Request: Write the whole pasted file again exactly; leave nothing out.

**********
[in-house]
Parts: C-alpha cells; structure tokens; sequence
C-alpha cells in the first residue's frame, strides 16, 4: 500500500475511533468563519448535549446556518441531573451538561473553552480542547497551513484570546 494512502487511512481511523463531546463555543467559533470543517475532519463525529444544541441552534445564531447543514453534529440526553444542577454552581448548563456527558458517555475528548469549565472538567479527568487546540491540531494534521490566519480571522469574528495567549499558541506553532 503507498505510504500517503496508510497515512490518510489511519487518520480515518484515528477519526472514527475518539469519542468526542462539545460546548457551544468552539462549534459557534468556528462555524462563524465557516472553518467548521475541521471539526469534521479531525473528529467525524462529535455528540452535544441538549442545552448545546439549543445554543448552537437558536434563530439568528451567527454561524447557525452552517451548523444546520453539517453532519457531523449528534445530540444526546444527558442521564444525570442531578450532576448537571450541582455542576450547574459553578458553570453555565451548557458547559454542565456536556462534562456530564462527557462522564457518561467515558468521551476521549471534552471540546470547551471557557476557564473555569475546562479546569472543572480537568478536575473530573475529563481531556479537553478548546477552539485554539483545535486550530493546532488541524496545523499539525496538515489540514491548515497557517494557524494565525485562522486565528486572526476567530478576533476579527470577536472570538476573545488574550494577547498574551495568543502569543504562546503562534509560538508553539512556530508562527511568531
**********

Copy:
[in-house]
Parts: C-alpha cells; structure tokens; sequence
C-alpha cells in the first residue's frame, strides 16, 4: 500500500475511533468563519448535549446556518441531573451538561473553552480542547497551513484570546 494512502487511512481511523463531546463555543467559533470543517475532519463525529444544541441552534445564531447543514453534529440526553444542577454552581448548563456527558458517555475528548469549565472538567479527568487546540491540531494534521490566519480571522469574528495567549499558541506553532 503507498505510504500517503496508510497515512490518510489511519487518520480515518484515528477519526472514527475518539469519542468526542462539545460546548457551544468552539462549534459557534468556528462555524462563524465557516472553518467548521475541521471539526469534521479531525473528529467525524462529535455528540452535544441538549442545552448545546439549543445554543448552537437558536434563530439568528451567527454561524447557525452552517451548523444546520453539517453532519457531523449528534445530540444526546444527558442521564444525570442531578450532576448537571450541582455542576450547574459553578458553570453555565451548557458547559454542565456536556462534562456530564462527557462522564457518561467515558468521551476521549471534552471540546470547551471557557476557564473555569475546562479546569472543572480537568478536575473530573475529563481531556479537553478548546477552539485554539483545535486550530493546532488541524496545523499539525496538515489540514491548515497557517494557524494565525485562522486565528486572526476567530478576533476579527470577536472570538476573545488574550494577547498574551495568543502569543504562546503562534509560538508553539512556530508562527511568531